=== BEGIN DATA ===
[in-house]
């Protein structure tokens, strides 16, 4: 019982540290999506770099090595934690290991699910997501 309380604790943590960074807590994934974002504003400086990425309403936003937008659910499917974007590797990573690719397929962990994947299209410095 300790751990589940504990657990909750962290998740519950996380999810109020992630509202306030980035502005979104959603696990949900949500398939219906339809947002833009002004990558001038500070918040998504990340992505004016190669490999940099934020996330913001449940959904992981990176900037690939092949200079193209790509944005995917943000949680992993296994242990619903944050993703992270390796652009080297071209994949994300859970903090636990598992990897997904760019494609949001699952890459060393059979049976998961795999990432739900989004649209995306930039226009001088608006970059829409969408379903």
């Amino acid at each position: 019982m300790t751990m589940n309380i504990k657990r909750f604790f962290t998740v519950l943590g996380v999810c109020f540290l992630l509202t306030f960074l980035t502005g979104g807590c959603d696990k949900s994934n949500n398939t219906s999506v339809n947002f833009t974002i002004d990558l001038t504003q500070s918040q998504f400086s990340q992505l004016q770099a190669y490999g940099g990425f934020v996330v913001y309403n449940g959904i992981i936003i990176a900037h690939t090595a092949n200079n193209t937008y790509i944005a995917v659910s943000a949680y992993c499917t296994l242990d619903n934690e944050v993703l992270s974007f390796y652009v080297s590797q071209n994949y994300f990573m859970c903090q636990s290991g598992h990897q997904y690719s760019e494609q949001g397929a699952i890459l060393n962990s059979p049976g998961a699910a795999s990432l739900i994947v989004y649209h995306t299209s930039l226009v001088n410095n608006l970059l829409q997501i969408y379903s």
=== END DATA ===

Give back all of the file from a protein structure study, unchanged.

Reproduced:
[in-house]
């Protein structure tokens, strides 16, 4: 019982540290999506770099090595934690290991699910997501 309380604790943590960074807590994934974002504003400086990425309403936003937008659910499917974007590797990573690719397929962990994947299209410095 300790751990589940504990657990909750962290998740519950996380999810109020992630509202306030980035502005979104959603696990949900949500398939219906339809947002833009002004990558001038500070918040998504990340992505004016190669490999940099934020996330913001449940959904992981990176900037690939092949200079193209790509944005995917943000949680992993296994242990619903944050993703992270390796652009080297071209994949994300859970903090636990598992990897997904760019494609949001699952890459060393059979049976998961795999990432739900989004649209995306930039226009001088608006970059829409969408379903």
């Amino acid at each position: 019982m300790t751990m589940n309380i504990k657990r909750f604790f962290t998740v519950l943590g996380v999810c109020f540290l992630l509202t306030f960074l980035t502005g979104g807590c959603d696990k949900s994934n949500n398939t219906s999506v339809n947002f833009t974002i002004d990558l001038t504003q500070s918040q998504f400086s990340q992505l004016q770099a190669y490999g940099g990425f934020v996330v913001y309403n449940g959904i992981i936003i990176a900037h690939t090595a092949n200079n193209t937008y790509i944005a995917v659910s943000a949680y992993c499917t296994l242990d619903n934690e944050v993703l992270s974007f390796y652009v080297s590797q071209n994949y994300f990573m859970c903090q636990s290991g598992h990897q997904y690719s760019e494609q949001g397929a699952i890459l060393n962990s059979p049976g998961a699910a795999s990432l739900i994947v989004y649209h995306t299209s930039l226009v001088n410095n608006l970059l829409q997501i969408y379903s």